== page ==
Finding the sweet spot for challenging our friends

There is such beauty in those friends who think well of us enough to believe we have the potential and ability to be better than we are. Friends who exhort us to be better, not in a shaming spirit (“you are not good enough as you are”) but in the way that sees what we’re capable of and out of a desire to see us achieve as much as we can — whether that be in the realm of accomplishments, virtues, or relationships.

A friend “exhorted” me to run a half marathon many years ago and now I’m addicted and my next race I will run with the memory of that judgy kid behind me haunting my steps. I EARNED THIS SHAVE ICE BUGGER OFF

I am very, very sensitive to criticism, and have tended to shy away from people who are forthcoming with their criticisms. I have a hard time seeing past the comments to the spirit in which they’re given, and to consider seriously the merits of the criticism. I wish I were more objective about assessments of my character; alas, I am not. But I do have some thoughts about how I can better offer loving challenges, and hopefully those will help me receive them better.

I think the best exhortations take into consideration three variables: the person, the delivery, and the time. Not everyone is the right person to offer a criticism or an exhortation. We inhabit different roles with different people, and we need to honor the nature, and limitations, of those roles. I take more seriously and objectively the work criticisms of my supervisor because that is quite literally her job — to assess and advise me in my professional life. I take seriously the character exhortations of my husband — he knows me better than anyone, loves me more than anyone else does, and we have a deep foundation of trust that makes any comments land more softly (though I am not always happy to receive them…). Choosing to deliver an exhortation to betterment should only come after we seriously consider our “rightness” as deliverer, and a serious thought to the possibility that we may not be the right person. I don’t think anyone is the right person in all circumstances to deliver all the exhortations any one person needs or deserves. Our roles with others are never that total.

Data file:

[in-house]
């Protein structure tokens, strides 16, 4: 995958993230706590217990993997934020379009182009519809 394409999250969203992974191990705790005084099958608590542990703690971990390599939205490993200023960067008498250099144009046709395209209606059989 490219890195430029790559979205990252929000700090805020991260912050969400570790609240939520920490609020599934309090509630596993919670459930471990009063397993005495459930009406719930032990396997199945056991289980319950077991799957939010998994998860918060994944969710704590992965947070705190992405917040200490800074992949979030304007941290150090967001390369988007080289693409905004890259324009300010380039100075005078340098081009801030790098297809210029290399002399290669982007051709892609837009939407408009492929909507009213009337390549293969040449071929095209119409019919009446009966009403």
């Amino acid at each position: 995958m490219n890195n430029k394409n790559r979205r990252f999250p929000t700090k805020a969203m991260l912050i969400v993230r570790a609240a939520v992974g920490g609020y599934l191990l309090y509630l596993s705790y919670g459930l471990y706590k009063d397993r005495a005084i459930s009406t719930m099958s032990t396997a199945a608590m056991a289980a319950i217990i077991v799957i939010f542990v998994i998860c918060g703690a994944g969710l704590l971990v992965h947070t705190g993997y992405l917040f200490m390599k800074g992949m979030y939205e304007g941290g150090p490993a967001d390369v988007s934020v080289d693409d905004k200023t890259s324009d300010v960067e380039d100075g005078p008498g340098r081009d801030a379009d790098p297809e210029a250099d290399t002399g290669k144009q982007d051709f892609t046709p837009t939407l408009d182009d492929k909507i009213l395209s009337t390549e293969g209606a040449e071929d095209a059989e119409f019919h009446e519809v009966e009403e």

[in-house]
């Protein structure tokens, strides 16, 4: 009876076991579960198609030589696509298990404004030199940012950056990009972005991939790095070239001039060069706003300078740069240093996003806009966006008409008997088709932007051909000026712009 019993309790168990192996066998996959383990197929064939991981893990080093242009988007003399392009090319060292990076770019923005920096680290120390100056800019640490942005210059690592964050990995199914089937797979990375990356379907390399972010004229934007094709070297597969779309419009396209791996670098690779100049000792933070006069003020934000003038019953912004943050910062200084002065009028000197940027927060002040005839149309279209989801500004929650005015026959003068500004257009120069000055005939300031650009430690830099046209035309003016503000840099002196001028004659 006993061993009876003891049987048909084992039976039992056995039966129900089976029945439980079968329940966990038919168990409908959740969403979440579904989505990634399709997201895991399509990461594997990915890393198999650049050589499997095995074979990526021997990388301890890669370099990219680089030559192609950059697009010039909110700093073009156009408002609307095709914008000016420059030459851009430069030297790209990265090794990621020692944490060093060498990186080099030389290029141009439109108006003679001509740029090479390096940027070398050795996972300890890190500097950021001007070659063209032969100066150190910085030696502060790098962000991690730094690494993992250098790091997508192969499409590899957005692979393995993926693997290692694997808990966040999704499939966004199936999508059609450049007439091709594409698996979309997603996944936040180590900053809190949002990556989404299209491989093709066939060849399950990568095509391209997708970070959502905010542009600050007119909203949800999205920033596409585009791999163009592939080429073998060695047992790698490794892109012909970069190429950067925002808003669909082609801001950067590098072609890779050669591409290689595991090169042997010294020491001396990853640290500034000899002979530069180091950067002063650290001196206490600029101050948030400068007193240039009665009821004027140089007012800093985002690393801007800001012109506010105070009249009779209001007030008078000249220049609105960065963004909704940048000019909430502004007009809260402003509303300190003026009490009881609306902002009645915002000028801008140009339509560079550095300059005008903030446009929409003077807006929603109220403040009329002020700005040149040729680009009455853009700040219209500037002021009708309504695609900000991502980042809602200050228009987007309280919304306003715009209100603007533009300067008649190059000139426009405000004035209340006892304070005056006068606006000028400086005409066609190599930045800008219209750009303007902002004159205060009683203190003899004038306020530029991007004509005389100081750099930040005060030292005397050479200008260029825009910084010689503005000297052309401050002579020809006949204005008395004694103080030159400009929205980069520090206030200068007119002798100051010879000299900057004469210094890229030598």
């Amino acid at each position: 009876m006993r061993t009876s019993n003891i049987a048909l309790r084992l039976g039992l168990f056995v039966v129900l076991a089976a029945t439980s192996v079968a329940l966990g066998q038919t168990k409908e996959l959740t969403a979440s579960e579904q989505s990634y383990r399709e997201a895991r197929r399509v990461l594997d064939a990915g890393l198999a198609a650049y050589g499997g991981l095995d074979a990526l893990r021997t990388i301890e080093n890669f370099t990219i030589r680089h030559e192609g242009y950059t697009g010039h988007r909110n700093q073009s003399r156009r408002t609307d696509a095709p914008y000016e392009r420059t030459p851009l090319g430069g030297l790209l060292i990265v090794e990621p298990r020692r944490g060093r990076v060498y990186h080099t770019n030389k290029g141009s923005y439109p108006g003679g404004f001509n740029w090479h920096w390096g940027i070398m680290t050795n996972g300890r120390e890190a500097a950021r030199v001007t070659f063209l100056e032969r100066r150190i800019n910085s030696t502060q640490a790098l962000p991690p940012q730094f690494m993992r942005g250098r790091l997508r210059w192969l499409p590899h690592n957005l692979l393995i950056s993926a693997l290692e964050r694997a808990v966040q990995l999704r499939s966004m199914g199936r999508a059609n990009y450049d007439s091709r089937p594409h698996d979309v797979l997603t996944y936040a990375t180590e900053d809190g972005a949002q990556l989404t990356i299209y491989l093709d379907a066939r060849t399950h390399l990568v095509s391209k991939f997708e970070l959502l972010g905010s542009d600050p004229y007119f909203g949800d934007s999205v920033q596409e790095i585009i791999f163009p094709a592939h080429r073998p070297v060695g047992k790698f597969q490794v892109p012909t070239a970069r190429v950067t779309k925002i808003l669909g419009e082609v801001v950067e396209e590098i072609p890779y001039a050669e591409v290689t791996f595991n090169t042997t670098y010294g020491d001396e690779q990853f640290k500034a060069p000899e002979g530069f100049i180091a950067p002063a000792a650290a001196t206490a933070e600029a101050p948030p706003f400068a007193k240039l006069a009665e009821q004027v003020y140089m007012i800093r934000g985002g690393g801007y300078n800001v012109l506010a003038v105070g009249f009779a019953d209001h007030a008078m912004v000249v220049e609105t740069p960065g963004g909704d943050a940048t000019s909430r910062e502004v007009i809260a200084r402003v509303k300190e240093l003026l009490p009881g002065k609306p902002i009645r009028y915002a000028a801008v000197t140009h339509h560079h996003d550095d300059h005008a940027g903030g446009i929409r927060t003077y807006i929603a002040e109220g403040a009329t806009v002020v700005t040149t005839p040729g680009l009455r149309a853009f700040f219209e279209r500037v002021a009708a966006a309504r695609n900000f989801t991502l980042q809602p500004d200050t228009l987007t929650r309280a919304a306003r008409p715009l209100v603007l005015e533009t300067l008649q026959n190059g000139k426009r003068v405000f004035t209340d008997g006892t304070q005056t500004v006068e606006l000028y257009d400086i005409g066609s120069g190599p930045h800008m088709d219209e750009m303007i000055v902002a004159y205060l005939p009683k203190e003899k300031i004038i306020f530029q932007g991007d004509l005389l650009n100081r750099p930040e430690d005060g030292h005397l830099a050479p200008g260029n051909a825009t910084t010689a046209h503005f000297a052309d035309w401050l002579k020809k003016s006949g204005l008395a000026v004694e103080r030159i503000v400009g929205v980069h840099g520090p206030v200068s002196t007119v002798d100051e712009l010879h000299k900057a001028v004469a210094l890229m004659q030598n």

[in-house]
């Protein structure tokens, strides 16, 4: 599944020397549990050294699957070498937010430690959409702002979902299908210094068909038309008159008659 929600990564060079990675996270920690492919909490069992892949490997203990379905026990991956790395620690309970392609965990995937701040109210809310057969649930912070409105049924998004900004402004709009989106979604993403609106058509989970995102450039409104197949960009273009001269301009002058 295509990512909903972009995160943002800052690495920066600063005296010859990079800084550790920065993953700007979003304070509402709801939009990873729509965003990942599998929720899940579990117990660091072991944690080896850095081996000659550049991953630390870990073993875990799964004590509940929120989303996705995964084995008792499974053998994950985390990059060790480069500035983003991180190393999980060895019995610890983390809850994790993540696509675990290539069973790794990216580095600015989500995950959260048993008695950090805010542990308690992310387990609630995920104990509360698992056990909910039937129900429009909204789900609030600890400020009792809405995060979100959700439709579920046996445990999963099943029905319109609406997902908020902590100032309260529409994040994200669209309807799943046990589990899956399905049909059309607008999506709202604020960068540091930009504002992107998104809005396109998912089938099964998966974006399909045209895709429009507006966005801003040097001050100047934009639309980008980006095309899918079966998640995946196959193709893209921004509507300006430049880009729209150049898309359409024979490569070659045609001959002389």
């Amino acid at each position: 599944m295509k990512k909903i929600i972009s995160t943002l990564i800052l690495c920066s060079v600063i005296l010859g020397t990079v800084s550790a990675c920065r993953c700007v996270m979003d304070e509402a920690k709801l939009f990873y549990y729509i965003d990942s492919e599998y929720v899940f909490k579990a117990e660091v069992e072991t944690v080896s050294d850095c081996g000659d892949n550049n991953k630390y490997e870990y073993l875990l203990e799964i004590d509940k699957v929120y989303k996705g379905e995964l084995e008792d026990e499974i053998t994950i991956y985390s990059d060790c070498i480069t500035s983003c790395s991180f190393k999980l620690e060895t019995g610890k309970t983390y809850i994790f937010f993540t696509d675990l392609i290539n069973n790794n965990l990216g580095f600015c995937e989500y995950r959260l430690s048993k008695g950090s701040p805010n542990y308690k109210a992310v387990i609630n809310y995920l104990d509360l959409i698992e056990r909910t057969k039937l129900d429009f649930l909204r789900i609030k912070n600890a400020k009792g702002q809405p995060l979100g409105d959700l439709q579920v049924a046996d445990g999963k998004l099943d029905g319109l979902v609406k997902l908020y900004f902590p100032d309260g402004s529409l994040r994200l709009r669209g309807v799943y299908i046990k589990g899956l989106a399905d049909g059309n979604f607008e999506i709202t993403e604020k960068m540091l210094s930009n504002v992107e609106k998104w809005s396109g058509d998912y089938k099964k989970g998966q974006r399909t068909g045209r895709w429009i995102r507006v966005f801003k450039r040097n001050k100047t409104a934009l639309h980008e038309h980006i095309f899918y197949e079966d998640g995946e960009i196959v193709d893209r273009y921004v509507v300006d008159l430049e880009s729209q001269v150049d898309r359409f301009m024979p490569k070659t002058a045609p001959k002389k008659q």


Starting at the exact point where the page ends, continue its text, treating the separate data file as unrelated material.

Delivery also matters. Challenges to be better can be delivered with harshness or with tenderness, and with any balance of the two. As with all communication, audience matters. The best delivery is the one that takes into consideration the person we are speaking to — how they respond, their relationships and relational background, their emotional tapestry, and their surrounding circumstances. Sometimes bold words are needed; at other times, for the same person, a soft approach is necessary. Sometimes an intimate lunch is best; sometimes a letter suffices. If what we truly care about is the other person actually becoming better (rather than simply caring about being seen as right and morally superior — to ourselves, to them, or to our deity), we need to consider the method of delivery out of respect for the complex and rich person of the one we love.

Finally, timing. Timing can be everything. My heart is not always ready to receive challenges and exhortations, even from my husband. Sometimes a matter of hours is all that is needed for me to go from stone to sponge. While we can’t perfectly judge the receptivity of another person, I think it behooves us to consider what else is going on the other person’s life and, if we have decided we are the right person for the exhortation, to find an appropriate time for the exhortation that takes into consideration the other events and responsibilities of her life.

I am so grateful for the loving exhortations (and lighthearted ribbing) my husband has given me over the years to exhort me to be and think better, and I feel that it has all been for my benefit. I am smarter, kinder, humbler, and better because of him. I’d like to be more open to having that “challenge borne of love” in other relationships, and to offer any exhortations I feel responsible to offer more sensitively, thoughtful, and lovingly. Perhaps another blog post for another time.

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